signal-hook 0.3.4

Unix signal handling


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Library for safe and correct Unix signal handling in Rust.

Unix signals are inherently hard to handle correctly, for several reasons:

  • They are a global resource. If a library wants to set its own signal handlers, it risks disturbing some other library. It is possible to chain the previous signal handler, but then it is impossible to remove the old signal handlers from the chains in any practical manner.
  • They can be called from whatever thread, requiring synchronization. Also, as they can interrupt a thread at any time, making most handling race-prone.
  • According to the POSIX standard, the set of functions one may call inside a signal handler is limited to very few of them. To highlight, mutexes (or other locking mechanisms) and memory allocation and deallocation are not allowed.

This library aims to solve some of the problems. It provides a global registry of actions performed on arrival of signals. It is possible to register multiple actions for the same signal and it is possible to remove the actions later on. If there was a previous signal handler when the first action for a signal is registered, it is chained (but the original one can't be removed).

Besides the basic registration of an arbitrary action, several helper actions are provided to cover the needs of the most common use cases, available from safe Rust.

For further details, see the documentation.


(This likely does a lot more than you need in each individual application, it's more of a show-case of what everything is possible, not of what you need to do each time).

use std::io::Error;
use std::sync::Arc;
use std::sync::atomic::AtomicBool;

use signal_hook::consts::signal::*;
use signal_hook::consts::TERM_SIGNALS;
use signal_hook::flag;
// A friend of the Signals iterator, but can be customized by what we want yielded about each
// signal.
use signal_hook::iterator::SignalsInfo;
use signal_hook::iterator::exfiltrator::WithOrigin;
use signal_hook::low_level;

fn main() -> Result<(), Error> {
    // Make sure double CTRL+C and similar kills
    let term_now = Arc::new(AtomicBool::new(false));
    for sig in TERM_SIGNALS {
        // When terminated by a second term signal, exit with exit code 1.
        // This will do nothing the first time (because term_now is false).
        flag::register_conditional_shutdown(*sig, 1, Arc::clone(&term_now))?;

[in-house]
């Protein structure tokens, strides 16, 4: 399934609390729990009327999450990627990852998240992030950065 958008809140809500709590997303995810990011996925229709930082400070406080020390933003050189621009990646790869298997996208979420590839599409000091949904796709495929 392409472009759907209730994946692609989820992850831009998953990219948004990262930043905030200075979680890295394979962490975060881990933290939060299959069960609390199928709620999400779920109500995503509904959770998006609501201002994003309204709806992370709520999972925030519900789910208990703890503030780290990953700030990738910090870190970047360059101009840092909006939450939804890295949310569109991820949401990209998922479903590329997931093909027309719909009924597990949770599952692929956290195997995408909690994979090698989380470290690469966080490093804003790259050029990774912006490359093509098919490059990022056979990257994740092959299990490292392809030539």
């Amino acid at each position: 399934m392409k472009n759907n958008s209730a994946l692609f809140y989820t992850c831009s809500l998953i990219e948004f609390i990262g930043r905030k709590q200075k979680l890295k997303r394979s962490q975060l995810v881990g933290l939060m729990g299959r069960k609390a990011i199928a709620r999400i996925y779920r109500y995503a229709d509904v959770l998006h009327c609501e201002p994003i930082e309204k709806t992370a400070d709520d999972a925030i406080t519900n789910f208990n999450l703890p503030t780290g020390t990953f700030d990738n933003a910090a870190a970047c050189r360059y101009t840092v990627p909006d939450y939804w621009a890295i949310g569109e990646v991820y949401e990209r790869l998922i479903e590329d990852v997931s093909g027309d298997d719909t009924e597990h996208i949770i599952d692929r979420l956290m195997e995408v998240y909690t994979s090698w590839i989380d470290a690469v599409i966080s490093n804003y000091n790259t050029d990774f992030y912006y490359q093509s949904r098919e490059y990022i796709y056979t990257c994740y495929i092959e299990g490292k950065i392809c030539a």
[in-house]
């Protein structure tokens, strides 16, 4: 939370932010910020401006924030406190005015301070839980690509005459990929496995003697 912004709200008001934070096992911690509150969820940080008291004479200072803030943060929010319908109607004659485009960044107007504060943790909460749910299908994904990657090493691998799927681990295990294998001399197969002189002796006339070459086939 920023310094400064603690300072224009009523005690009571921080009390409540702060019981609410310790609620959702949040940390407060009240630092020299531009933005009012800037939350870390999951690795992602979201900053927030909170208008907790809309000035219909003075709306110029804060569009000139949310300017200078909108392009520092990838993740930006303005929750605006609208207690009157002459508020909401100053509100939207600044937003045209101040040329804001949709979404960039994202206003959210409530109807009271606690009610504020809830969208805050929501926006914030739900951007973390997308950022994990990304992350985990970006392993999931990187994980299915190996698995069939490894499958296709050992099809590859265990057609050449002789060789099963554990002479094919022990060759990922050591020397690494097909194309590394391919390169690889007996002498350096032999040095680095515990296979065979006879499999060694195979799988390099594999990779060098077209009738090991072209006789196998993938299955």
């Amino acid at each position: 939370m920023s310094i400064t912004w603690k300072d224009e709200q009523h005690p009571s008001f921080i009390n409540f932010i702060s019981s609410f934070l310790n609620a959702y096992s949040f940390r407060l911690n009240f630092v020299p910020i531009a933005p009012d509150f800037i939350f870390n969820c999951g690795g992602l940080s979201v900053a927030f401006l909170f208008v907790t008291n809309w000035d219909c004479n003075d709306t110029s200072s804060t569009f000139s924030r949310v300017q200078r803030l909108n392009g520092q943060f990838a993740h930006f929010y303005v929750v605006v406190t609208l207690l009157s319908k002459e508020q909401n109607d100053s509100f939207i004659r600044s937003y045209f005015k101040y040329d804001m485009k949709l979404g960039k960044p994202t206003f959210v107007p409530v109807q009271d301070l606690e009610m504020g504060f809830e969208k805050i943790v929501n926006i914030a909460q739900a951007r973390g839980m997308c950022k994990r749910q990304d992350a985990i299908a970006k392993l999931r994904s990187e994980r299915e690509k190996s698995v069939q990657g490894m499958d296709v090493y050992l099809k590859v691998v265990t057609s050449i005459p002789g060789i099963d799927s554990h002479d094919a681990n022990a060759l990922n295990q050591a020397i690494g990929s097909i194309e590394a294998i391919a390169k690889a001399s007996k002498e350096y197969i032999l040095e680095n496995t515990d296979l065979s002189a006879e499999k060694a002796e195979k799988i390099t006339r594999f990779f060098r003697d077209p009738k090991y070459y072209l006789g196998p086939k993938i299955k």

// But this will "arm" the above for the second time, by setting it to true.
        // The order of registering these is important, if you put this one first, it will
        // first arm and then terminate ‒ all in the first round.
        flag::register(*sig, Arc::clone(&term_now))?;

    // Subscribe to all these signals with information about where they come from. We use the
    // extra info only for logging in this example (it is not available on all the OSes or at
    // all the occasions anyway, it may return `Unknown`).
    let mut sigs = vec![
        // Some terminal handling
        // Reload of configuration for daemons ‒ um, is this example for a TUI app or a daemon
        // O:-)? You choose...
        // Application-specific action, to print some statistics.
    let mut signals = SignalsInfo::<WithOrigin>::new(&sigs)?;

    // This is the actual application that'll start in its own thread. We'll control it from
    // this thread based on the signals, but it keeps running.
    // This is called after all the signals got registered, to avoid the short race condition
    // in the first registration of each signal in multi-threaded programs.
    let app = App::run_background();

    // Consume all the incoming signals. This happens in "normal" Rust thread, not in the
    // signal handlers. This means that we are allowed to do whatever we like in here, without
    // restrictions, but it also means the kernel believes the signal already got delivered, we
    // handle them in delayed manner. This is in contrast with eg the above
    // `register_conditional_shutdown` where the shutdown happens *inside* the handler.
    let mut has_terminal = true;
    for info in &mut signals {
        // Will print info about signal + where it comes from.
        eprintln!("Received a signal {:?}", info);
        match info.signal {
            SIGTSTP => {
                // Restore the terminal to non-TUI mode
                if has_terminal {
                    has_terminal = false;
                    // And actually stop ourselves, by a little trick.
            SIGCONT => {
                if !has_terminal {
                    has_terminal = true;
            SIGWINCH => app.resize_term(),
            SIGHUP => app.reload_config(),
            SIGUSR1 => app.print_stats(),
            term_sig => { // These are all the ones left

    // If during this another termination signal comes, the trick at the top would kick in and
    // terminate early. But if it doesn't, the application shuts down gracefully.



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